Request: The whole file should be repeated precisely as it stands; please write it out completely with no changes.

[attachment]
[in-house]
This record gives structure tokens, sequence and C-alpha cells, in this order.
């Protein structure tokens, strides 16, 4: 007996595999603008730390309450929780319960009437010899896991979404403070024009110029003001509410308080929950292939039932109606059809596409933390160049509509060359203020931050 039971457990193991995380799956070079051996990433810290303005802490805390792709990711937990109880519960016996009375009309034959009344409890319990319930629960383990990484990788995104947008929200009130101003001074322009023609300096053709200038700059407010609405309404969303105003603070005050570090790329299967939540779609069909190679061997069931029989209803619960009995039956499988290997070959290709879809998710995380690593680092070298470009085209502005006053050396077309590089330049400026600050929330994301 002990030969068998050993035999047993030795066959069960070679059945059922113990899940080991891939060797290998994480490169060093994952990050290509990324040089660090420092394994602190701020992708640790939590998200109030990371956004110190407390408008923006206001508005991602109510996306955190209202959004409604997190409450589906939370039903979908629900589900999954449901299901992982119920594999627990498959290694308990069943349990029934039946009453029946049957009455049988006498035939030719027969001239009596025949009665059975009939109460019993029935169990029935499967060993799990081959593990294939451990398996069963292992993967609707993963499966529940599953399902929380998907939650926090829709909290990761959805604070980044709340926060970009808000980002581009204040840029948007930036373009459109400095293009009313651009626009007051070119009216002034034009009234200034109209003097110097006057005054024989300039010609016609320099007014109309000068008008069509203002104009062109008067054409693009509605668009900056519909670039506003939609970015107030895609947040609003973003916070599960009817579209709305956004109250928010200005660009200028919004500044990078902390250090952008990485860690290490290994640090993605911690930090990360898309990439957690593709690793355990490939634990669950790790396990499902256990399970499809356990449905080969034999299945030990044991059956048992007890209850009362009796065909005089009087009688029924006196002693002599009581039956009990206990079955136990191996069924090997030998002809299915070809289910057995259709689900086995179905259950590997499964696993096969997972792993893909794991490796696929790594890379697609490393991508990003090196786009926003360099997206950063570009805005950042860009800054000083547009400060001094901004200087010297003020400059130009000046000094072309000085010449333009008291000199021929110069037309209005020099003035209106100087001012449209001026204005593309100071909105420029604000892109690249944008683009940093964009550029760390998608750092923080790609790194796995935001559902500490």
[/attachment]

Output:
[in-house]
This record gives structure tokens, sequence and C-alpha cells, in this order.
């Protein structure tokens, strides 16, 4: 007996595999603008730390309450929780319960009437010899896991979404403070024009110029003001509410308080929950292939039932109606059809596409933390160049509509060359203020931050 039971457990193991995380799956070079051996990433810290303005802490805390792709990711937990109880519960016996009375009309034959009344409890319990319930629960383990990484990788995104947008929200009130101003001074322009023609300096053709200038700059407010609405309404969303105003603070005050570090790329299967939540779609069909190679061997069931029989209803619960009995039956499988290997070959290709879809998710995380690593680092070298470009085209502005006053050396077309590089330049400026600050929330994301 002990030969068998050993035999047993030795066959069960070679059945059922113990899940080991891939060797290998994480490169060093994952990050290509990324040089660090420092394994602190701020992708640790939590998200109030990371956004110190407390408008923006206001508005991602109510996306955190209202959004409604997190409450589906939370039903979908629900589900999954449901299901992982119920594999627990498959290694308990069943349990029934039946009453029946049957009455049988006498035939030719027969001239009596025949009665059975009939109460019993029935169990029935499967060993799990081959593990294939451990398996069963292992993967609707993963499966529940599953399902929380998907939650926090829709909290990761959805604070980044709340926060970009808000980002581009204040840029948007930036373009459109400095293009009313651009626009007051070119009216002034034009009234200034109209003097110097006057005054024989300039010609016609320099007014109309000068008008069509203002104009062109008067054409693009509605668009900056519909670039506003939609970015107030895609947040609003973003916070599960009817579209709305956004109250928010200005660009200028919004500044990078902390250090952008990485860690290490290994640090993605911690930090990360898309990439957690593709690793355990490939634990669950790790396990499902256990399970499809356990449905080969034999299945030990044991059956048992007890209850009362009796065909005089009087009688029924006196002693002599009581039956009990206990079955136990191996069924090997030998002809299915070809289910057995259709689900086995179905259950590997499964696993096969997972792993893909794991490796696929790594890379697609490393991508990003090196786009926003360099997206950063570009805005950042860009800054000083547009400060001094901004200087010297003020400059130009000046000094072309000085010449333009008291000199021929110069037309209005020099003035209106100087001012449209001026204005593309100071909105420029604000892109690249944008683009940093964009550029760390998608750092923080790609790194796995935001559902500490």